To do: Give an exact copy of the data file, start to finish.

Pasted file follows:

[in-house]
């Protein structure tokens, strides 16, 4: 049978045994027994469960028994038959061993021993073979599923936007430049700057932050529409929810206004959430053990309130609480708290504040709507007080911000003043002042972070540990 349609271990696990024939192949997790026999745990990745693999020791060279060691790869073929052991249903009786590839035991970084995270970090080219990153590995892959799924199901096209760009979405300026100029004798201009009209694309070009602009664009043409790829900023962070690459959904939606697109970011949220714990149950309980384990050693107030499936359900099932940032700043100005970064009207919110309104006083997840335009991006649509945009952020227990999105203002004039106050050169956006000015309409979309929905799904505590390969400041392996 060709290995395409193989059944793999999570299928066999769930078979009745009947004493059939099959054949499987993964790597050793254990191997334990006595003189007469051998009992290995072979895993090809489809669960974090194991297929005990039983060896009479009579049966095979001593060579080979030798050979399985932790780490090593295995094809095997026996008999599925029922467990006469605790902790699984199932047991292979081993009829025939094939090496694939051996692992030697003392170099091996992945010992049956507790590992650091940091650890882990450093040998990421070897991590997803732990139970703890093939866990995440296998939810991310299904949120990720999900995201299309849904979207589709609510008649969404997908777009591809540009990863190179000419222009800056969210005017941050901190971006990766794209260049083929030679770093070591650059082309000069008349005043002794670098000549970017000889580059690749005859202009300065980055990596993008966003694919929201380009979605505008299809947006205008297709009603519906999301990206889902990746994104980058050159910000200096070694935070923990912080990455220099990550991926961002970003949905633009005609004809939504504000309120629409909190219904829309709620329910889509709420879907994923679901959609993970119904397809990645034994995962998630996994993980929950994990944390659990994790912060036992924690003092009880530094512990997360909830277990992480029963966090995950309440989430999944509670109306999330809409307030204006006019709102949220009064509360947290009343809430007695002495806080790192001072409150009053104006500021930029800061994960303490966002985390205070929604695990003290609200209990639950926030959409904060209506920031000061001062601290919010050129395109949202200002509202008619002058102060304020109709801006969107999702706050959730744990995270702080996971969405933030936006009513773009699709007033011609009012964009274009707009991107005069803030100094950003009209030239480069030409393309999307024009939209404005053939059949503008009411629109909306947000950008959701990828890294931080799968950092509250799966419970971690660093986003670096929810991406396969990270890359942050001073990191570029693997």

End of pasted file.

[in-house]
């Protein structure tokens, strides 16, 4: 049978045994027994469960028994038959061993021993073979599923936007430049700057932050529409929810206004959430053990309130609480708290504040709507007080911000003043002042972070540990 349609271990696990024939192949997790026999745990990745693999020791060279060691790869073929052991249903009786590839035991970084995270970090080219990153590995892959799924199901096209760009979405300026100029004798201009009209694309070009602009664009043409790829900023962070690459959904939606697109970011949220714990149950309980384990050693107030499936359900099932940032700043100005970064009207919110309104006083997840335009991006649509945009952020227990999105203002004039106050050169956006000015309409979309929905799904505590390969400041392996 060709290995395409193989059944793999999570299928066999769930078979009745009947004493059939099959054949499987993964790597050793254990191997334990006595003189007469051998009992290995072979895993090809489809669960974090194991297929005990039983060896009479009579049966095979001593060579080979030798050979399985932790780490090593295995094809095997026996008999599925029922467990006469605790902790699984199932047991292979081993009829025939094939090496694939051996692992030697003392170099091996992945010992049956507790590992650091940091650890882990450093040998990421070897991590997803732990139970703890093939866990995440296998939810991310299904949120990720999900995201299309849904979207589709609510008649969404997908777009591809540009990863190179000419222009800056969210005017941050901190971006990766794209260049083929030679770093070591650059082309000069008349005043002794670098000549970017000889580059690749005859202009300065980055990596993008966003694919929201380009979605505008299809947006205008297709009603519906999301990206889902990746994104980058050159910000200096070694935070923990912080990455220099990550991926961002970003949905633009005609004809939504504000309120629409909190219904829309709620329910889509709420879907994923679901959609993970119904397809990645034994995962998630996994993980929950994990944390659990994790912060036992924690003092009880530094512990997360909830277990992480029963966090995950309440989430999944509670109306999330809409307030204006006019709102949220009064509360947290009343809430007695002495806080790192001072409150009053104006500021930029800061994960303490966002985390205070929604695990003290609200209990639950926030959409904060209506920031000061001062601290919010050129395109949202200002509202008619002058102060304020109709801006969107999702706050959730744990995270702080996971969405933030936006009513773009699709007033011609009012964009274009707009991107005069803030100094950003009209030239480069030409393309999307024009939209404005053939059949503008009411629109909306947000950008959701990828890294931080799968950092509250799966419970971690660093986003670096929810991406396969990270890359942050001073990191570029693997």